To get to Mount Shuksan, visitors will need to do a great deal of driving, even if they live locally. It's fairly remote and can be difficult to reach depending on the road conditions and season.

From Seattle, drive 2.5 hours north, starting on I-5 and taking Cook Road till exit 232. Take a right on Highway 20 and Baker Lake Road to NF-11520. The trailhead is up a poorly maintained dirt and gravel road that's fairly steep in places.

From Portland, take I-5 from the city center north. The drive is significantly longer, just over 5 hours. Otherwise, the directions are the same.

Camping and Lodging

Mount Shuksan is not an easy mountain to climb, and some choose to complete the task over multiple days, camping on the Sulphide Glacier on the way to the summit and perhaps again on the way back down.

To camp on Mount Shuksan, you're going to need a wilderness camping permit, which is limited. Make sure you arrive in plenty of time at one of several ranger stations.

Camping Near Mount Shuksan

There are a few different campgrounds near Mount Shuksan if you're not staying on the glacier, they include:

  • Douglas Fir Campground

  • Silver Fir Campground

  • Cooper Lake Campground

  • Panorama Point Campground

  • Boundary Campground

Hiking up Shuksan
The view on a clear day while climbing Mt. Shuksan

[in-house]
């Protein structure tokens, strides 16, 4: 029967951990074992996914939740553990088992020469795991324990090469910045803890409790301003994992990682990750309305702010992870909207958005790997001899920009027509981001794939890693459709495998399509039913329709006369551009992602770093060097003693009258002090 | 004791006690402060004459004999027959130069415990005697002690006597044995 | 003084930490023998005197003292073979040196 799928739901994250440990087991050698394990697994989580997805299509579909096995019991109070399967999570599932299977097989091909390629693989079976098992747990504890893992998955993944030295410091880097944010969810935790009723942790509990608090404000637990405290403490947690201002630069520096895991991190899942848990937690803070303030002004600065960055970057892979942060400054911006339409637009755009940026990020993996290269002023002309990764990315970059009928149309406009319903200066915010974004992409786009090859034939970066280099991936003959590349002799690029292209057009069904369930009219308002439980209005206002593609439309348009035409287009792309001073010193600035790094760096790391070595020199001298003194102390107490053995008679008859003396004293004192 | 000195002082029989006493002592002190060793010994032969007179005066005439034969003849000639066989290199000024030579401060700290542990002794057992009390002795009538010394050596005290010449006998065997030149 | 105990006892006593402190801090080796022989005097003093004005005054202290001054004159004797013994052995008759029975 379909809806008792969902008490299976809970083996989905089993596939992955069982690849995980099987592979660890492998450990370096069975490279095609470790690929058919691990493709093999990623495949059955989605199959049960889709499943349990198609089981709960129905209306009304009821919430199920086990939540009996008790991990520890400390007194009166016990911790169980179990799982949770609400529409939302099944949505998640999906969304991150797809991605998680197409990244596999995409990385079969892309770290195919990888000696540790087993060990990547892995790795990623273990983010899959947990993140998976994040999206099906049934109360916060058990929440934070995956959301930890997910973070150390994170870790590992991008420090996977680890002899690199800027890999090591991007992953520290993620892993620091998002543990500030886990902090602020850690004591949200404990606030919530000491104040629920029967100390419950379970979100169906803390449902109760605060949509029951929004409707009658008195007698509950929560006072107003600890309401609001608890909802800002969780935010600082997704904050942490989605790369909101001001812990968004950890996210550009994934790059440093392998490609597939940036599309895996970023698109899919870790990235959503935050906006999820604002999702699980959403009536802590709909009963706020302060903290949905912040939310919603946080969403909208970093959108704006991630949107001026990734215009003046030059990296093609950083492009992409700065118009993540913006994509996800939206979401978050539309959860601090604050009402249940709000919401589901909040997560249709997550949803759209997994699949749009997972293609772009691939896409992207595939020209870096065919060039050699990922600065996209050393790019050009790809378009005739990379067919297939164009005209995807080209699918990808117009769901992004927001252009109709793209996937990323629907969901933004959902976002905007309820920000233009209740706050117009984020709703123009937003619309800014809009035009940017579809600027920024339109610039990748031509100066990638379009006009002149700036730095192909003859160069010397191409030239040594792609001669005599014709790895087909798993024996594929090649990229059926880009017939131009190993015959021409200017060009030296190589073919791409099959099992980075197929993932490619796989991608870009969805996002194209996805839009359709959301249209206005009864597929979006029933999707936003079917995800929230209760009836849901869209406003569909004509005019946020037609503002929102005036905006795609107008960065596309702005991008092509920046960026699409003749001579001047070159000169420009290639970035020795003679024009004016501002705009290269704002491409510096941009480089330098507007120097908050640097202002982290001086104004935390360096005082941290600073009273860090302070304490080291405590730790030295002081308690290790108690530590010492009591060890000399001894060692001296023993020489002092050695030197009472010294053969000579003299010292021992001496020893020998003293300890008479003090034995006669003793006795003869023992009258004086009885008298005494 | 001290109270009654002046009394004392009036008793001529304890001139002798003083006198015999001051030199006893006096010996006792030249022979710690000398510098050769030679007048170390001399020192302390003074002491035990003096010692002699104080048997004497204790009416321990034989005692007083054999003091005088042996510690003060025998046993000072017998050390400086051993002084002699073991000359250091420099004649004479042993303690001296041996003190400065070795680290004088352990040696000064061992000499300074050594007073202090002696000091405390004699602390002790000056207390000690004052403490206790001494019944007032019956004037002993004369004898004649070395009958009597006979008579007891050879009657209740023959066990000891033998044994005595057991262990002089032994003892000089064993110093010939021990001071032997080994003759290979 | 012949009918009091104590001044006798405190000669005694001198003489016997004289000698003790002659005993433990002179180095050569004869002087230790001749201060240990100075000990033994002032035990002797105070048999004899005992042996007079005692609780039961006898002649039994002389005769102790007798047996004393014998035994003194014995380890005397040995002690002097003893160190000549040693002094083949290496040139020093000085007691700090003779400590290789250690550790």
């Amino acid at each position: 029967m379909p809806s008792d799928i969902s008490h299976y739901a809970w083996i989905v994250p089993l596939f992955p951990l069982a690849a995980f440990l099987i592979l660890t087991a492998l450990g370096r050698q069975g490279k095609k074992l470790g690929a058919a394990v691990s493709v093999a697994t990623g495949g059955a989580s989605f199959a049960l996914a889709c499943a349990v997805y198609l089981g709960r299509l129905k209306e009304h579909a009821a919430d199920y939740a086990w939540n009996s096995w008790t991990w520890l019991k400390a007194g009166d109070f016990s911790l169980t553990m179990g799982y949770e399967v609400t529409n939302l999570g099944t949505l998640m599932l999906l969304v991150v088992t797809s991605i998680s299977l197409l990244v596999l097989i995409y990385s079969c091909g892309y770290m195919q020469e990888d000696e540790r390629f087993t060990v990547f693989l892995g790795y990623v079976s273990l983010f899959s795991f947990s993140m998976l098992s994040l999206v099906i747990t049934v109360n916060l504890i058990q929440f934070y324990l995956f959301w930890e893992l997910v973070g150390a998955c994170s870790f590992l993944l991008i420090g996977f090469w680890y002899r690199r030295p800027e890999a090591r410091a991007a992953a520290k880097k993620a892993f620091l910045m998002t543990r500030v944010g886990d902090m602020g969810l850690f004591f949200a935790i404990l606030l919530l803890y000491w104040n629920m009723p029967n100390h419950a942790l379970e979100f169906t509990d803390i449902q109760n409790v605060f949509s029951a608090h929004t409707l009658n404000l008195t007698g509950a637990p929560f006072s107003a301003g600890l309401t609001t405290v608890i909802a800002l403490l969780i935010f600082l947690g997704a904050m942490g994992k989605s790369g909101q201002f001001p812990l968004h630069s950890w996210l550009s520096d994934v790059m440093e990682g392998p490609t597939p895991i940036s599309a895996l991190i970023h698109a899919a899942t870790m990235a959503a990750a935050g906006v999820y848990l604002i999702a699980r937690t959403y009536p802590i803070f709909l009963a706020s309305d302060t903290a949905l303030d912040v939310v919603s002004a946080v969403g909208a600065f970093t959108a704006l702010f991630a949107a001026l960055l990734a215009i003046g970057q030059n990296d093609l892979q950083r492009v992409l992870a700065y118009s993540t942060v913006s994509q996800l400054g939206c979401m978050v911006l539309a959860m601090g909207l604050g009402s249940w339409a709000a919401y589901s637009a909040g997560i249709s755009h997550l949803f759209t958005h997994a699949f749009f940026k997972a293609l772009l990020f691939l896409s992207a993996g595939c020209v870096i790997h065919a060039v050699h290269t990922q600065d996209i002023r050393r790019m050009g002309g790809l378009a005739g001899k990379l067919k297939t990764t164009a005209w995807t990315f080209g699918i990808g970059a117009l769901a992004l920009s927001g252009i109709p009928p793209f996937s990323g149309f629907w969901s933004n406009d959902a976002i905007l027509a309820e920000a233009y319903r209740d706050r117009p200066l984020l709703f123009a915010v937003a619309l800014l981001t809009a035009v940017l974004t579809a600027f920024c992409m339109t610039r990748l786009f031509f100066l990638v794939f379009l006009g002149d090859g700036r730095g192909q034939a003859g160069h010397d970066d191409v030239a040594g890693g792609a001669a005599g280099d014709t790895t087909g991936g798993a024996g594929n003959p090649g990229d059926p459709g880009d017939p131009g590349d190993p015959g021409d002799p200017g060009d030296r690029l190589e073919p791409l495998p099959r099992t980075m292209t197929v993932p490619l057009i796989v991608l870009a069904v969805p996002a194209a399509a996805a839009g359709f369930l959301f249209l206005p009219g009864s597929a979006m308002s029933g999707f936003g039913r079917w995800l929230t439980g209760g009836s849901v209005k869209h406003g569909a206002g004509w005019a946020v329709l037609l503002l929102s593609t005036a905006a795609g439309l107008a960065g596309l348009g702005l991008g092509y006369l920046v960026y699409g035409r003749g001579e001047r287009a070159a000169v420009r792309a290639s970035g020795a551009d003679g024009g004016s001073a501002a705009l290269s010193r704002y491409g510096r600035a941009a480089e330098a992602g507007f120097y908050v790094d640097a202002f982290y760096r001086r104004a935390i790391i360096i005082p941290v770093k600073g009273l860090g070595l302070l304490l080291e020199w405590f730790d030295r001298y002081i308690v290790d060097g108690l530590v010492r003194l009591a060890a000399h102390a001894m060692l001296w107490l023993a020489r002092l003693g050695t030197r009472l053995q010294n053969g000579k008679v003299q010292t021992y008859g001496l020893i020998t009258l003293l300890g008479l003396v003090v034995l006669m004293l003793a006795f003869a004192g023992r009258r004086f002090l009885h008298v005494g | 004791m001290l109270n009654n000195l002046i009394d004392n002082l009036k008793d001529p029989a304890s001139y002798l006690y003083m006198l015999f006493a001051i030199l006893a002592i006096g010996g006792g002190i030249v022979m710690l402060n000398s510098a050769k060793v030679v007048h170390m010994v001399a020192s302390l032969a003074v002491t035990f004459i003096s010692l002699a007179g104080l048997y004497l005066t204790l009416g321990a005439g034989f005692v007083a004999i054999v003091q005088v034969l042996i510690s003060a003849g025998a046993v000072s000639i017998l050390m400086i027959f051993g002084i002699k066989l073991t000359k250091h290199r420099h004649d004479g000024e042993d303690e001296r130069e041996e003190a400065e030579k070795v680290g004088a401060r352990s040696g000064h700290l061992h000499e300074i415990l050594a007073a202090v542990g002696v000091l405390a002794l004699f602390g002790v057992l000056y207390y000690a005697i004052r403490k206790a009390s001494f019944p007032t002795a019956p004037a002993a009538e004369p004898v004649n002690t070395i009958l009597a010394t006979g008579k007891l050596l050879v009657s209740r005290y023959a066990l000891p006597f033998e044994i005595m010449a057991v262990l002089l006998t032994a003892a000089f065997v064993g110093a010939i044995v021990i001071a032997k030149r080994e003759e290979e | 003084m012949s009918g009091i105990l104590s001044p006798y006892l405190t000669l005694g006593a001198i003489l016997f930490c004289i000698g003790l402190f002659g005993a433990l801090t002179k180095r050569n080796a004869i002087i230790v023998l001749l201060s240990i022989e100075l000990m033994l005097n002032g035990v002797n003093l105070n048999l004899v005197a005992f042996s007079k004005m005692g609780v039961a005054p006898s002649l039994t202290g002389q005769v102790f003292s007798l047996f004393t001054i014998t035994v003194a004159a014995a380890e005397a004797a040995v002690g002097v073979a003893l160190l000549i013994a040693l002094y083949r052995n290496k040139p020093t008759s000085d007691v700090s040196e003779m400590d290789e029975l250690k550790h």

Mount Shuksan is one of the most popular hard mountain climbs in Washington and in the Pacific Northwest region of the United States. The routes up the mountain include:

  • Sulphide Glacier Route - class 3/4 scrambling, glacier crossings, and steep hiking. This route takes you through the woods, over rocky outcroppings, and eventually steeply up the sides of the mountain to the 800-foot summit block, where you'll scramble or climb to the top.

  • Fisher Chimneys - class 4, a harder, more dangerous way to the summit of Mount Shuksan. It is a classic route in the area and is second only to the Sulphide Glacier Route. It will include dangerous, icy sections in the late season.

  • North Face - a very steep section of the mountain that requires climbing 50-degree snow and ice. It is far more serious than the two previously mentioned routes.